I got to know Peter and Micky better as I would see them and we would talk. I went to a couple of their recording sessions and I’d see them when I’d visit Davy on the set. I still don’t know Mike. I did a TV show with him, but I still don’t know him. It’s really funny, I mean he’s very nice, but I never got to sit down and really talk to him.

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In the sequence I filmed, the Monkees are trying to get money, as usual, and they hear about a contest for the best rock and roll group and the winner gets $500. But they find out that they don’t qualify because it has to be a mixed group—boys and girls. The Monkees tell David he has to be the girl in their group.

The night of the concert the Monkees go back and sign up. When they walk in there’s a group on stage and it’s three girls and a boy (me). They get fantastic applause. Then the Monkees go on and they get fantastic applause. So the emcee comes on and says, “It’s a tie between the Monkees and the Westminster Abbeys!”

Now the emcee has fallen in love with Davy, because he thinks he’s a girl. So the guy come to their house and says, “You could win this thing if you would go out with me.” So Davy says he’ll tell him tomorrow.

The boys are saying they’re hungry and they want to go out to dinner. Peter says, “Come on, Davy, grab your purse and let’s go.” Davy says, “If I have to go out dressed like a girl I’m not going.” So they leave. So Davy takes off his wig and he’s saying “It’ll never work out.”

Then the camera cuts to the Westminster Abbey’s and I’m pulling off my moustache and beard and I’m supposed to say, “It’ll never work, girls, they’re bound to find out I’m not a boy.”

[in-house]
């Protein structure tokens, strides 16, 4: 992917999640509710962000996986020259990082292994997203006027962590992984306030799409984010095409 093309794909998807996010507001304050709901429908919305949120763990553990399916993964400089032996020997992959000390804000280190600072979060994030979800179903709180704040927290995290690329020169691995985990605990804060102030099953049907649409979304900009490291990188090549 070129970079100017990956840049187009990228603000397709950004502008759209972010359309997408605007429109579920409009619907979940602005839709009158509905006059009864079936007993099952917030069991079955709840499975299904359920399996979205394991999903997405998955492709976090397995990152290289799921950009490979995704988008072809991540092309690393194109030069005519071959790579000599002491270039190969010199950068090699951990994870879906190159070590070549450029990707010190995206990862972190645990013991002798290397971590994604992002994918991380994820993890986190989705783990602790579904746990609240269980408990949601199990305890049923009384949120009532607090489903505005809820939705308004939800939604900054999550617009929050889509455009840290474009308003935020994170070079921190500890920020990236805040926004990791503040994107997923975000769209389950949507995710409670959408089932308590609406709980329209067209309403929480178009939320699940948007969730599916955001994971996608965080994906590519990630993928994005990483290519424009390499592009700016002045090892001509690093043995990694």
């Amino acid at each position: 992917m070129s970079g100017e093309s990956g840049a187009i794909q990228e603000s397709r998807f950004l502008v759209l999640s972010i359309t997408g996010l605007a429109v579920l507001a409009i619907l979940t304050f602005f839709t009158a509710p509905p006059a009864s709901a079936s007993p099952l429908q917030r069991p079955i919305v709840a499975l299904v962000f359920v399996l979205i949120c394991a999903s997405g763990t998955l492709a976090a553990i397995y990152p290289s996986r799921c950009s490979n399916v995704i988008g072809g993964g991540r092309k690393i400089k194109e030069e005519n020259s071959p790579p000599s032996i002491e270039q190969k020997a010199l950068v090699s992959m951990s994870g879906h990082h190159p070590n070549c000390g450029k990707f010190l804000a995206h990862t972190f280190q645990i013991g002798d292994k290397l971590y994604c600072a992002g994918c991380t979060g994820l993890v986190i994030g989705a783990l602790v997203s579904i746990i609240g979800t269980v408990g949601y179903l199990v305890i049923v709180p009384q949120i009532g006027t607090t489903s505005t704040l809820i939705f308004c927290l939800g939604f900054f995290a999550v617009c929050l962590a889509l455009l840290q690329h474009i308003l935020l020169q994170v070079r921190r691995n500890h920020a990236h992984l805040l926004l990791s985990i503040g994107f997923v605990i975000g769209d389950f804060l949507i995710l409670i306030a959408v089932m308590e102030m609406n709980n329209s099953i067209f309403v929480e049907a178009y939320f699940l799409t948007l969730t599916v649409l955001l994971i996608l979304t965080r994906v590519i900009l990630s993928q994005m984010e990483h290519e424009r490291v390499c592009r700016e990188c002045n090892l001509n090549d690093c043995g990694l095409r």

So here I am. I’m supposed to take off my fall, pull off the moustache and beard and say my lines. It’s kind of different and rather awkward; but here I am in my first speaking role and I say, “It’ll never work, girls, they’re bound to find out I’m not a girl.” And the director yells “Cut!”

So back on with the beard and moustache and we start to shoot the scene again. I go to pull off the beard and moustache and the scotch tape sticks! “Cut!”

Now the Monkees usually do everything on about one take. So Davy begins teasing me saying, “Deana, if you don’t get this on the next take it’s all over… you’re never going to be an actress.” So this time everything goes fine and it’s a take.

It’s funny, it was no different working with David than seeing him on one of our dates. We were friends and he was an actor and I was an actress and it just so happened what we were both doing the same show. We never gave it a second thought.

Working with the Monkees, I found out they’re really, really good. The scripts are done in so many parts. Like we filmed the beginning of the show, then the end, then the parts in between. It’s a great thing really the way they remain so relaxed.

Before I did the show I was really worried, because it was the first TV show I’d done like that. I thought maybe it won’t be bad because I’m friends with them, maybe I won’t be nervous. Then I said, wait a minute, I might be more nervous because everything is so relaxed for them and I date Davy—it might be awkard [sic]. But it all turned out beautifully and it was an experience I’ll never forget!

[Scans by This Lovin’ Time]

Magazine: Monkee Spectacular
Editor: Ralph Benner
Volume: 1
Issue: 14
Publisher: Laufer Publishing Co.
Pages: 28–29